Eastland Woolen Mill (PDF)(8 pp, 2 MB) Maine 1 2019
Ecosystem Services at Superfund Sites (PDF)(27 pp, 2.2 MB) Multiple Multiple 2017
E.I. du Pont de Nemours & Co., Inc. (Newport Pigment Plant Landfill) (PDF)(9 pp, 708 K) Delaware 3 2014
Flat Creek IMM (PDF)(30 pp, 2.8 MB) Montana 8 2019
FMC Corp. (Yakima Pit) (PDF) (7 pp, 772 K) Washington 10 2014
Fort Devens (PDF) (27 pp, 1.64 MB) Massachusetts 1 2018
General Electric Co./Shepherd Farm (PDF) (10 pp, 1 MB) North Carolina 4 2017
General Mills/Henkel Corp. (PDF) (11 pp, 877 K) Minnesota 5 2014
Goldisc Recordings, Inc. (PDF)(10 pp, 1.9 MB) New York 2 2015
Havertown PCP (PDF)(11 pp, 2.1 MB) Pennsylvania 3 2017
Highway 71/72 Refinery (PDF)(14 pp, 2.3 MB) Louisiana 6 2015
Industri-Plex (PDF) (21 pp, 1.6 MB) Massachusetts 1 2014
Iron Horse Park (PDF)(9 pp, 2 MB) Massachusetts 1 2017
Joslyn Manufacturing & Supply Co. (PDF)(12 pp, 670 K) Minnesota 5 2016
Kansas City Structural Steel (PDF)(9 pp, 2 MB) Kansas 7 2015
Kearsarge Metallurgical Corp. (PDF)(9 pp, 2 MB) New Hampshire 1 2016
Kennecott (South Zone) (PDF) Utah 8 2017
Koppers Coke (PDF) (10 pp, 612 K) Minnesota 5 2012
Lexington County Landfill (PDF) (8 pp, 784 K) South Carolina 4 2014
Liberty Industrial Finishing (PDF) (8 pp, 833 K) New York 2 2014
Lindsay Manufacturing Co. (PDF)(7 pp, 860 K) Nebraska 7 2017
Lipari Landfill (PDF)(19 pp, 5.3 MB) New Jersey 2 2020
Loring Air Force Base (PDF)(18 pp, 5.7 MB) Maine 1 2018
Macalloy Corporation (PDF) (9 pp, 389 K) South Carolina 4 2012
Martin-Marietta, Sodyeco, Inc. (PDF)(10 pp, 1.5 MB) North Carolina 4 2018
Materials Technology Laboratory (US Army) (PDF) (11 pp, 1.8 MB) Massachusetts 1 2018
Midvale Slag (PDF)(38 pp, 3.1 MB) Utah 8 2015
Murray Smelter (PDF) (10 pp, 1.0 MB) Utah 8 2012
Naval Industrial Reserve Ordnance Plant (PDF)(13 pp, 2.4 MB) Minnesota 5 2020
North Penn Area 12 (PDF) (6 pp, 448 K) Pennsylvania 3 2014
North Ridge Estates (PDF) (13 pp, 2.2 MB) Oregon 10 2018
Northwest Pipe & Casing/Hall Process Company (PDF)(10 pp, 1.1 MB) Oregon 10 2015
Onondaga Lake (PDF) (12 pp, 2 MB) New York 2 2018
Operating Industries, Inc. Landfill (PDF)(10 pp, 1.9 MB) California 9 2020
Pacific Sound Resources (PDF) (12 pp, 1.3 MB) Washington 10 2013
Pease Air Force Base (PDF) (37 pp, 2.2 MB) New Hampshire 1 2018
Peterson/Puritan, Inc. (PDF) (19 pp, 1.3 MB) Rhode Island 1 2014
Phoenix-Goodyear Airport Area (PDF)(18 pp, 968 K) Arizona 9 2015
PJP Landfill (PDF)(11 pp, 2.2 MB) New Jersey 2 2016
PMC Groundwater (PDF) (13 pp, 1.2 MB) Michigan 5 2014
Portland Cement (Kiln Dust 2 & 3) (PDF)(12 pp, 1.7 MB) Utah 8 2019
Raymark Industries, Inc. (PDF)(9 pp, 1.3 MB) Connecticut 1 2016
Recreational Redevelopment at Superfund Sites (PDF)(9 pp, 2.4 MB) Multiple Multiple 2020
Reynolds Metals Company (PDF)(10 pp, 1.9 MB) Oregon 10 2019
Roebling Steel Company (PDF)(14 pp, 1.3 MB) New Jersey 2 2016
RSR Corporation (PDF)(56 pp, 3.7 MB) Texas 6 2015
San Fernando Valley (Area 1) (PDF)(30 pp, 5.8 MB) California 9 2018
Sherwood Medical Co. (PDF)(8 pp, 1  MB) Nebraska 7 2015
SMS Instruments, Inc. (PDF) (6 pp, 1.1 MB) New York 2 2014
Sola Optical USA, Inc. (PDF)(7 pp, 727 K) California 9 2016
Solitron Microwave (PDF) (7 pp, 607 K) Florida 4 2012
South Andover (PDF) (11 pp, 398 K) Minnesota 5 2011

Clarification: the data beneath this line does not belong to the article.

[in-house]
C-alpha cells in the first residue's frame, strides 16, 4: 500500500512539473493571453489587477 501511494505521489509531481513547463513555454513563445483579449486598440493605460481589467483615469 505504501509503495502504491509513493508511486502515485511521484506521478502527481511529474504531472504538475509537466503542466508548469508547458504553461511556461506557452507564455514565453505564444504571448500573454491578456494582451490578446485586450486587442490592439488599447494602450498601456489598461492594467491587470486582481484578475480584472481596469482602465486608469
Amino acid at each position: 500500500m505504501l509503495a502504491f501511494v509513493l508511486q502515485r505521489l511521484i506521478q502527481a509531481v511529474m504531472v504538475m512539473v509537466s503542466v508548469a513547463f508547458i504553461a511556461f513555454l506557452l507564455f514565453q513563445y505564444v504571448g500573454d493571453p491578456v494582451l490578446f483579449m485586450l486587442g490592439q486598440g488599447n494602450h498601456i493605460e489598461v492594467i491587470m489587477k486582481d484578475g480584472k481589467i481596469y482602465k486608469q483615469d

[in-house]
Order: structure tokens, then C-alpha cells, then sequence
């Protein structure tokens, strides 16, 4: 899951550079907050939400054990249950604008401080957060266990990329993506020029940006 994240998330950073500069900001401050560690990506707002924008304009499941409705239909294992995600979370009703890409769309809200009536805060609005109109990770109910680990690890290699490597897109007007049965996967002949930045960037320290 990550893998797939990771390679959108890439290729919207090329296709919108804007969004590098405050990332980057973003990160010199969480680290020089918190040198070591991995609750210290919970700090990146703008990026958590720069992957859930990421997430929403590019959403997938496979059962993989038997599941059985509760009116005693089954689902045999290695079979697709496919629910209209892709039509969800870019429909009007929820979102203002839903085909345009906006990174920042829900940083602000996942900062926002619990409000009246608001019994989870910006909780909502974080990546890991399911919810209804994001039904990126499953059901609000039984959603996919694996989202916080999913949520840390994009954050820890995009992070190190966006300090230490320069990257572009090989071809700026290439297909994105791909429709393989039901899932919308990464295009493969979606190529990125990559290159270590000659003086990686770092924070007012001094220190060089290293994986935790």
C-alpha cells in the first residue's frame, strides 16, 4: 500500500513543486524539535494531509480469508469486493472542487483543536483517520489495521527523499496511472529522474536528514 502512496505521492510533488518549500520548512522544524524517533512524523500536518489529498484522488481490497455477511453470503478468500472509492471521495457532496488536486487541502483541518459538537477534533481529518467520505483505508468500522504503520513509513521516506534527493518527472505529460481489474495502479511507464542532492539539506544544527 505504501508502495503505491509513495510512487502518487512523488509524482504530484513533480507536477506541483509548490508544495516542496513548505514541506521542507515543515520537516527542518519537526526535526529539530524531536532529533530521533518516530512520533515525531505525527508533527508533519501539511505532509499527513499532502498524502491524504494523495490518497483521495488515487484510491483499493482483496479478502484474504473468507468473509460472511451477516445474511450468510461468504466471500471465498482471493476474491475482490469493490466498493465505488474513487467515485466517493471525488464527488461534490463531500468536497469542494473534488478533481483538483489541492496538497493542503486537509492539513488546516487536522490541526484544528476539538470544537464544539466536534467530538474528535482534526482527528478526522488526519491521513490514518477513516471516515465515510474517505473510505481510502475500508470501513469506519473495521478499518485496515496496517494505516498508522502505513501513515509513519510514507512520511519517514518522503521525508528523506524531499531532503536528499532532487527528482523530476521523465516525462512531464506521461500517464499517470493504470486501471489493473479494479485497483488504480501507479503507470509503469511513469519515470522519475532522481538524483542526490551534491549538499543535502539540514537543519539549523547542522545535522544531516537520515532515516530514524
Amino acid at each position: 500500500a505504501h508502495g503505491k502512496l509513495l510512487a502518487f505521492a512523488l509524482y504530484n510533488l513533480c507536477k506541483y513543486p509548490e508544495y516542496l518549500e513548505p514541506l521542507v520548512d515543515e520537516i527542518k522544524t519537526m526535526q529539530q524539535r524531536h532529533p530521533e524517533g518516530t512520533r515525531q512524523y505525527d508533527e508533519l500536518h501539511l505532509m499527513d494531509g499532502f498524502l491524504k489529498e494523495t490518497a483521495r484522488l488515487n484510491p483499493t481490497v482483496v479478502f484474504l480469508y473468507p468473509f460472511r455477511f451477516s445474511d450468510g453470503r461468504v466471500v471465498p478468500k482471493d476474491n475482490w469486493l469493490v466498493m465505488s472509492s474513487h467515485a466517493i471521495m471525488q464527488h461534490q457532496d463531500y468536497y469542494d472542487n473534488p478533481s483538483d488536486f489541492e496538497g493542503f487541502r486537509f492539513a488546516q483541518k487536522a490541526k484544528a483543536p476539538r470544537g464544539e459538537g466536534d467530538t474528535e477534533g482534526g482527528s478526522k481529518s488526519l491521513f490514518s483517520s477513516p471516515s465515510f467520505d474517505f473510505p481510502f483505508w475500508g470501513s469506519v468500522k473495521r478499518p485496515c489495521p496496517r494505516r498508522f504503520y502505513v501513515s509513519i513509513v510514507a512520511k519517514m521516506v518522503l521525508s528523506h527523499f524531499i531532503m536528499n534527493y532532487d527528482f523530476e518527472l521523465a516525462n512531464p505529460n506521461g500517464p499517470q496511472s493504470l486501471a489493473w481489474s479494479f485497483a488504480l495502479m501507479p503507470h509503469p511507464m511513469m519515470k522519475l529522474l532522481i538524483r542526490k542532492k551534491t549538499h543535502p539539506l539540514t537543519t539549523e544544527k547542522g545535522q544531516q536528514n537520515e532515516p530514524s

South Bay Asbestos Area (PDF)(15 pp, 766 K) California 9 2015
South Point Plant (PDF) (15 pp, 4.2 MB) Ohio 5 2020
Southside Sanitary Landfill (PDF) (6 pp, 255 K) Indiana 5 2011
State Marine of Port Arthur/Palmer Barge Line (PDF)(9 pp, 777 K) Texas 6 2017
Strother Field Industrial Park (PDF)(12 pp, 1.4 MB) Kansas 7 2015
Tucson International Airport Area (PDF)(27 pp, 1.6 MB) Arizona 9 2016
Universal Oil Products (Chemical Division) (PDF) (11 pp, 1.2 MB) New Jersey 2 2013
Vasquez Boulevard & I-70 (PDF)(147 pp, 4.3 MB) Colorado 8 2017
Vertac, Inc. (PDF) (9 pp, 610 K) Arkansas 6 2012
Waite Park Wells (PDF)(17 pp, 2 MB) Minnesota 5 2018
Waste Disposal, Inc. (PDF) (13 pp, 752 K) California 9 2014
Wells G&H (PDF) (40 pp, 2.3 MB) Massachusetts 1 2018
Welsbach and General Gas Mantle (PDF)(10 pp, 1.8 MB) New Jersey 2 2015
Whitmoyer Laboratories (PDF)(13 pp, 5.8 MB) Pennsylvania 3 2020

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Information about Site-Specific Economic Highlights

The reuse of Superfund sites provides a wide range of benefits to local communities across the country. Some of these benefits are easy to quantify, while others are not. For example, commercial or industrial reuse of a site can bolster local economies by supporting jobs and generating sales revenues. However, not all sites in reuse involve an on-site business or other land use that would employ people. Therefore, economic information is not available for all sites in reuse. This could be attributed to several factors, including:

  • There may be no revenue-generating businesses operating on site.
  • There may be a business or businesses operating on site for which economic information is not available.
  • In some cases, due to the large footprint of a site, it is not feasible to collect economic information for such a large area (i.e., an entire town). In these cases, a site snapshot may discuss widespread site reuse, but economic information may not be available for the site.
  • Due to a time lag between when site snapshots are updated and when economic information is added to SURE, it is possible that economic research may not be performed to capture new reuse mentioned in a snapshot until after the snapshot has been updated.  

Many sites without businesses have beneficial effects that are not easily quantified, such as properties providing ecological or recreational benefits (e.g., parks, wetlands, ecological habitat, open space). Also, not all sites in reuse are well-suited for revenue-generating reuse. If a site is not located in an area appropriate for commercial or industrial reuse, it may not be a realistic option to have it redeveloped into something that will support jobs. EPA’s Superfund Redevelopment Initiative quantifies many types of beneficial effects of reuse at Superfund sites including the number of on-site jobs, estimated annual employment income and sales revenue generated by on-site businesses.

EPA obtains economic data for sites in reuse from reputable sources. Information on the number of employees and sales volume for on-site businesses typically comes from the Hoovers/Dun & Bradstreet (D&BExit) database. When Hoovers/D&B database research is not able to identify employment and sales information for on-site businesses, EPA uses the MantaExit and ReferenceUSAExit databases. These databases include data reported by businesses. Accordingly, some reported values might be underestimates or overestimates. In some instances, business and employment information come from local newspaper stories/articles and discussions with local officials and business representatives. In general, economic information gathered for sites in reuse is conservative, based on available resources. In some cases, especially for exceptionally large sites, the economic information presented may not be comprehensive of the entire site, presenting a conservative estimate of the economic benefits of reuse at the given site.